A Workable Secret to Success

Through fairly tales, social studies and a lot of conditioning we encounter in life, we have often been taught to be brave, that if we are to succeed in life and love, we ought to face up to our problems and challenges. That is generally logical advice. Most problems don’t go away if you simply ignore them: you’ll remain overweight if you do nothing to change your lifestyle; and as unprepared for an examination if you resolutely not think about it, instead of hunkering down to study.

But “problems and challenges” aren’t the only obstacles in life, neither are they always the most formidable ones. Some of the greatest enemies of success, keeping us from being the best that we can be, can loosely be classified as “temptations and distractions”. If we can be mindful of them, and not respond to them as we would our problems, we can have a much greater chance against sidestepping from our goals at critical turning points, or being mired in addictions with which we are powerless against. The key, instead of resisting temptation, is to recognise our powerlessness in the face of temptation. Then the proper cause of action is not to confront or wrestle with temptation as we would our problems, but to hurriedly turn the other way, and flee!

This is gleaned from This Will Make You Smarter, a collection of essays by scientists and eminent thinkers from various disciplines centred around the theme of thinking. Briefly:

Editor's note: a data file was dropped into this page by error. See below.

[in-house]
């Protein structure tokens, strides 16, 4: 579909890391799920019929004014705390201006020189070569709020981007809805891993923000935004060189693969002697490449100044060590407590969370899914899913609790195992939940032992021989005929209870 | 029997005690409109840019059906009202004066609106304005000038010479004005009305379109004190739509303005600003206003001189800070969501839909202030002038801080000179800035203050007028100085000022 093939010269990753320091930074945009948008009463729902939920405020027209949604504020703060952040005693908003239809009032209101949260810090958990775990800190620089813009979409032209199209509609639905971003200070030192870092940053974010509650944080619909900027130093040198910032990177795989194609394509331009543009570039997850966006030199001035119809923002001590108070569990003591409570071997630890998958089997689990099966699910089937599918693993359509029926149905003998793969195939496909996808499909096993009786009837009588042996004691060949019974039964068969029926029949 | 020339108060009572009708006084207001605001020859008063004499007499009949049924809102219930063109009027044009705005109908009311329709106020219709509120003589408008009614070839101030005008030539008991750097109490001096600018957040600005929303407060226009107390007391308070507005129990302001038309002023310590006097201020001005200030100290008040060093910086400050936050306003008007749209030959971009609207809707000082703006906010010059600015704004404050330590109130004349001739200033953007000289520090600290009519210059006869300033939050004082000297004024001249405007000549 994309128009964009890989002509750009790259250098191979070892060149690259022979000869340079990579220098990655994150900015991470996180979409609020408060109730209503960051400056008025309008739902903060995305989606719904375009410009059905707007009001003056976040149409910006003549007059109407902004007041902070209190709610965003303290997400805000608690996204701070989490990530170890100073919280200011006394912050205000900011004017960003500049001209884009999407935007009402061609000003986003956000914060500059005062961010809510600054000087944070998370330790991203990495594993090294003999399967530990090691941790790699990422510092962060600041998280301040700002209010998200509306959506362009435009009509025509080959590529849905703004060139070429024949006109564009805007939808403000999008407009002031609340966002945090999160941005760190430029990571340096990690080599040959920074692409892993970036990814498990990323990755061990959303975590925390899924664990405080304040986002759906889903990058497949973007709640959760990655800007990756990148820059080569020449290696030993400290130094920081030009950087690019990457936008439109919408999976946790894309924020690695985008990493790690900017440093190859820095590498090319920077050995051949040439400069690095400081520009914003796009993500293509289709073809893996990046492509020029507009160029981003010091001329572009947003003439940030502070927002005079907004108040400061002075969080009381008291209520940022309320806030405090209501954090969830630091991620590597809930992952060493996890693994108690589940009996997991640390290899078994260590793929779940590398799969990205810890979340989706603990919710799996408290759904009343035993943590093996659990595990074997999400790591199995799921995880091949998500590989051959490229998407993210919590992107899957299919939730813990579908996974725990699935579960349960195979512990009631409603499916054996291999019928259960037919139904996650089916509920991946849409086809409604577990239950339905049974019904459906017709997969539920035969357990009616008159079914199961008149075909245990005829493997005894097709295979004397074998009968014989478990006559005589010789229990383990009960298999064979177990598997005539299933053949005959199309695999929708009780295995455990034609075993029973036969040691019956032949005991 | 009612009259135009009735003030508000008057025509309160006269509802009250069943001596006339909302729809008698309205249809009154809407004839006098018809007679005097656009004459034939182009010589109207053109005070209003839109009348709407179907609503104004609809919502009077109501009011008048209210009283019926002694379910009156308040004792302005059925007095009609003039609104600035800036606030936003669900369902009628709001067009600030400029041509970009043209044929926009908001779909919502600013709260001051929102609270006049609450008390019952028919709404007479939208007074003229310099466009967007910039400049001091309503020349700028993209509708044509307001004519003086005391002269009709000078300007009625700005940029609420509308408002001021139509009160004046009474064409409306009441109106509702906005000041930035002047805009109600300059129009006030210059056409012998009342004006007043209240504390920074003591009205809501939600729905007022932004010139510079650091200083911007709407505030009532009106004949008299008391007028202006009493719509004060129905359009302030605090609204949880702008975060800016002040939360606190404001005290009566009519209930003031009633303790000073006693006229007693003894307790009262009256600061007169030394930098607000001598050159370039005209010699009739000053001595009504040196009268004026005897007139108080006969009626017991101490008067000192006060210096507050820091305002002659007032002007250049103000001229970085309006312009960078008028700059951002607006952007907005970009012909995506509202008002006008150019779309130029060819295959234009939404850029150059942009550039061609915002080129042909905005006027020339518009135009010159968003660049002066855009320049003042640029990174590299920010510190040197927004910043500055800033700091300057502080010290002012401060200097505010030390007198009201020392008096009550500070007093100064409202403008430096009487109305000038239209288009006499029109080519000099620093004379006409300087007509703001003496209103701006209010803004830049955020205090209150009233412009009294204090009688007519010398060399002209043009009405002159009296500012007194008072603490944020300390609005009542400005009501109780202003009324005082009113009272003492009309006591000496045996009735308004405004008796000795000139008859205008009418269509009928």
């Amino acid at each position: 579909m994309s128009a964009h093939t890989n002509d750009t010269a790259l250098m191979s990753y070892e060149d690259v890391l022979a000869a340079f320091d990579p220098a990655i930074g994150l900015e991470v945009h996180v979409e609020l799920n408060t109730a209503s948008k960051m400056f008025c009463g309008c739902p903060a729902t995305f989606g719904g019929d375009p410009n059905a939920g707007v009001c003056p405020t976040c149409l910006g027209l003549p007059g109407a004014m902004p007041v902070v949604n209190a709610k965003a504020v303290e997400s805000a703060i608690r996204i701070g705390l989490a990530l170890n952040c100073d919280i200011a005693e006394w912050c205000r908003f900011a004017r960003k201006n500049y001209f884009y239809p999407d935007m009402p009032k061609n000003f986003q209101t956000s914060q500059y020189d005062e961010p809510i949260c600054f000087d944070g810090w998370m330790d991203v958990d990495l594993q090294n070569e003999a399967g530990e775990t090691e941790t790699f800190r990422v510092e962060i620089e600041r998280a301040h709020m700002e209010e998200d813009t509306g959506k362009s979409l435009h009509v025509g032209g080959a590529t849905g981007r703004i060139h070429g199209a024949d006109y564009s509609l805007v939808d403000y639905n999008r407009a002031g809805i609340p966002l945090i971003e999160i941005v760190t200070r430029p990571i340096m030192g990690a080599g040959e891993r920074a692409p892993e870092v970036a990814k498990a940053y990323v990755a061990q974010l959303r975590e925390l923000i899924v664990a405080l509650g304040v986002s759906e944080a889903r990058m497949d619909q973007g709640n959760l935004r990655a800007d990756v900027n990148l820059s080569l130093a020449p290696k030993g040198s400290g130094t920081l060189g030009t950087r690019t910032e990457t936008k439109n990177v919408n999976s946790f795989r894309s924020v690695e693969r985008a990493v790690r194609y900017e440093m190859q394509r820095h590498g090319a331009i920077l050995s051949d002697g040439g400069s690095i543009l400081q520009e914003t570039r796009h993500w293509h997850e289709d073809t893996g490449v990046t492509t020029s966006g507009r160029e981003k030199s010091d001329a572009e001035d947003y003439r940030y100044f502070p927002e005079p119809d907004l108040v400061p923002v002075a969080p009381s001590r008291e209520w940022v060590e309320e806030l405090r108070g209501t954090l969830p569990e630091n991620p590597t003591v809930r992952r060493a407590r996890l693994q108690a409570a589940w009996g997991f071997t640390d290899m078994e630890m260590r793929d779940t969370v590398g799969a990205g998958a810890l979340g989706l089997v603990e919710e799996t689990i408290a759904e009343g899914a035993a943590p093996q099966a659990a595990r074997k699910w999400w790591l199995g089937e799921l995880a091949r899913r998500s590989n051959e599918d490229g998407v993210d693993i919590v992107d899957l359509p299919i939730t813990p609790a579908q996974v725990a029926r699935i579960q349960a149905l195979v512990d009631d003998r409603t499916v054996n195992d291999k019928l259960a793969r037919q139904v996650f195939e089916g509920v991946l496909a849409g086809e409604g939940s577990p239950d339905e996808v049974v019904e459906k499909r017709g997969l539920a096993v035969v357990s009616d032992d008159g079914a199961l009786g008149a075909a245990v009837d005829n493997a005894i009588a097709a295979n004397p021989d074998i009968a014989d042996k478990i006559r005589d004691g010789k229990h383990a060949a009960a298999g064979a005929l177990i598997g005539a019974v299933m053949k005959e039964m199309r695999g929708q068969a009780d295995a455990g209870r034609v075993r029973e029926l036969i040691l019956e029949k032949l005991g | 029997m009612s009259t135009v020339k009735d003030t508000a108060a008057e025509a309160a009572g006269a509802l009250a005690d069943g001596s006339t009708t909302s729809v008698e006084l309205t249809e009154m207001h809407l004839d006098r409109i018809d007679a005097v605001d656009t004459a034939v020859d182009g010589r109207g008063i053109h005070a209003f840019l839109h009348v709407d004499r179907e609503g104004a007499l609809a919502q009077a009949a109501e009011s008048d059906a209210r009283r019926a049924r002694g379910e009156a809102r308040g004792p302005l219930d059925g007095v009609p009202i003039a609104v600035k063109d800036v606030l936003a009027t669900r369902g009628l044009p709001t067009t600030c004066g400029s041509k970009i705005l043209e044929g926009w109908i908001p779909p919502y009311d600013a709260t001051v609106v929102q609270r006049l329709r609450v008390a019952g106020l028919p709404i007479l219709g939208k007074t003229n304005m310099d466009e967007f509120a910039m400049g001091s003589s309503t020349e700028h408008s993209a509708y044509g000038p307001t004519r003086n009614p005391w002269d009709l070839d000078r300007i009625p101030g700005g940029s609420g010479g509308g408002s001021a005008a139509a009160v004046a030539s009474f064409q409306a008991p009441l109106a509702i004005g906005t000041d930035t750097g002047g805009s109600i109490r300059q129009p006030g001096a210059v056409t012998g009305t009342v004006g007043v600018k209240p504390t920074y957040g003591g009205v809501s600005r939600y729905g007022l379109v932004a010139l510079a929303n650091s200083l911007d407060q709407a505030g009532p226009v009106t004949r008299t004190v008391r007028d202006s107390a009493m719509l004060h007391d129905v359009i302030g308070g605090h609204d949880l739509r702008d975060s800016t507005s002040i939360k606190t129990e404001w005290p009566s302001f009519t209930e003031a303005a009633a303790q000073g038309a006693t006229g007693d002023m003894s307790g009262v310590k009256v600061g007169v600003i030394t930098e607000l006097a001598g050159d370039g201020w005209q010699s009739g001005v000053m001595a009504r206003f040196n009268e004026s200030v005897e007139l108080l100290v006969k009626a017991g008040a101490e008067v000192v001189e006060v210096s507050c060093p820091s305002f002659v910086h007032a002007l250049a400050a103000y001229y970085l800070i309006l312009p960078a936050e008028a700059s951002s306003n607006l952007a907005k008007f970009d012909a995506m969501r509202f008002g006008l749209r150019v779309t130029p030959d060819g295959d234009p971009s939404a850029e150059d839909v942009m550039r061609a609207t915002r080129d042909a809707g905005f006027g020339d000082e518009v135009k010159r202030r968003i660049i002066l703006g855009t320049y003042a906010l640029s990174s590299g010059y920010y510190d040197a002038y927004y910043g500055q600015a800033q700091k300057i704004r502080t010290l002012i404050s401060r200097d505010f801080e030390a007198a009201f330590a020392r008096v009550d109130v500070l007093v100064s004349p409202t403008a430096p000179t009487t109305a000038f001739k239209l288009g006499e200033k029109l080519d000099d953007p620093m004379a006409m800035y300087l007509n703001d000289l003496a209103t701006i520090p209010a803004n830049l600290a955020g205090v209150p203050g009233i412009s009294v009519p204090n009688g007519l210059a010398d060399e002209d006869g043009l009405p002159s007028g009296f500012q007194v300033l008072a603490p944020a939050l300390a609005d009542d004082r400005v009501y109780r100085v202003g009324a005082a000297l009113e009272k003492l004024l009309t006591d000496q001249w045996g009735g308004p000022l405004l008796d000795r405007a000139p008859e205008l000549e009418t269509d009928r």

In the late 1960s, psychologist Walter Mischel began a simple experiment with four-year-olds. In a tiny room with furnished with just a desk and chair, he asked the children to pick from a tray of treats – marshmallows, cookies, etc. The kids were then told they could either eat one treat immediately; or if they could wait while he stepped out a few minutes, have two when he returned.

At that time, psychologists assumed that the ability to wait out for the second depended on willpower. Some have it more than others. Some people just have more patience, endurance than others, able to resist the temptation for instant gratification, hence sticking with wiser choices in life. Seems a reasonable theory.

However, after watching hundreds of kids go through this experiment, Mischel came to a different conclusion: our willpower is actually very weak! Many of the children who simply tried to wait it out for the second treat, soon lost the battle, often within 30 seconds. Of the tiny fraction that succeeded, all, without exception, relied on the same strategy: they found a way to not think about the treat at all. Some covered their eyes to not look at the treat, others played hide-and-seek, sang songs, some even repeatedly tied their shoelaces: anything to take their focus and attention from the immediate temptation on hand.

Here then is the answer to resisting the many temptations that life throws our way: if we labour over it, wrestle with it, high chances are, we’re going to lose. To win, we have to look away. It’s about picking battles we can win; and our innate desire for immediate gratification is a very hard opponent to face head-on.